What I will do is create a hard-wired program! I will achieve this by using an OpCode named NOP. OpCode is short for Operation Code. An OpCode is an instruction that specifies an operation to be performed. NOP stands for NOPeration. NOP is an OpCode that does nothing, except for incrementing the program counter. If you look at table 1, you will see a section of the 6502 datasheet named OpCode matrix. This contains all of the different OpCodes that the 6502 can perform. If you go to the row with E in it and across to the column with A in it, you will see NOP. This means that if EA is presented to the data bus, the 6502 will run the NOP. Also, if you look under NOP, you will see an i. The i denotes that a NOP takes two clock cycles to complete.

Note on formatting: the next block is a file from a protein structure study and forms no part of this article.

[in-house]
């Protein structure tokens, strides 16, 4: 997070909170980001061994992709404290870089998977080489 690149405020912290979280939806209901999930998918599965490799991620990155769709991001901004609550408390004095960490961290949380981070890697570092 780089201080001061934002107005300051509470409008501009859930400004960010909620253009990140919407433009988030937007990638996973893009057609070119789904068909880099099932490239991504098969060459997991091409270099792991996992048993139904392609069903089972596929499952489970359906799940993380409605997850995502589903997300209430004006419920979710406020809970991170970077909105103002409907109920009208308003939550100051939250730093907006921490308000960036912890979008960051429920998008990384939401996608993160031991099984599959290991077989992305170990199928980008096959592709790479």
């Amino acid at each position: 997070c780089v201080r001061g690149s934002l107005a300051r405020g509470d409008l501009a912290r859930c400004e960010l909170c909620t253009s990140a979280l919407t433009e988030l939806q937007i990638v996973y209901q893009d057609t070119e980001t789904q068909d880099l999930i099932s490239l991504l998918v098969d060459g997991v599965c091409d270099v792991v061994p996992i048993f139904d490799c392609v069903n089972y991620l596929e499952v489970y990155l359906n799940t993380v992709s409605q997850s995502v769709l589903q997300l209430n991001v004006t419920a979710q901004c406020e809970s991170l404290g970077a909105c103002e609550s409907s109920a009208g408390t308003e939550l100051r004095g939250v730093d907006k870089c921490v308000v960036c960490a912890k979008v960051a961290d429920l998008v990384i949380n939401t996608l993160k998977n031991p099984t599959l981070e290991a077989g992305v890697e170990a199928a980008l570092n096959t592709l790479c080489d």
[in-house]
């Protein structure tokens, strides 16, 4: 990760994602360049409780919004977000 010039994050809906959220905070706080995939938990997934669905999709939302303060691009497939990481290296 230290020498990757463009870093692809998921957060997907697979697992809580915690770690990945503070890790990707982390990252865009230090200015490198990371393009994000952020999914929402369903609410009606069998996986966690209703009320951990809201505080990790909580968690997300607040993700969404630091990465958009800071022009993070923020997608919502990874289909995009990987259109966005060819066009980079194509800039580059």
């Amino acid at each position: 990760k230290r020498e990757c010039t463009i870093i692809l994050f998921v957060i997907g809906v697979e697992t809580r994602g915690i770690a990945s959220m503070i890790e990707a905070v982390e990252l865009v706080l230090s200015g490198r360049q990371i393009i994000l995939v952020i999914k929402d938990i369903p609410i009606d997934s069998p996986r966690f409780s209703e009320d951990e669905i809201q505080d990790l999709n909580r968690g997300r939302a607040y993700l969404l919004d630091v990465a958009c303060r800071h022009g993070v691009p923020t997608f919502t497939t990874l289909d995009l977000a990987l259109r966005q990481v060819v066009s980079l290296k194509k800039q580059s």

OpCode matrix

EA is a hexadecimal number, we need its binary equivalent to know which values to place onto the data bus. EA is equal to 11101010 in binary. I will place 11101010 onto the data bus by connecting pins that need to see a 0 to ground and those that need to see a 1 to 5v, see figure 2. I can then monitor the 16 address lines by watching the LEDs. The 6502 running the NOP should cause the program counter to increment each time and the address to increase. What should be seen is the address on the address bus being incremented in binary.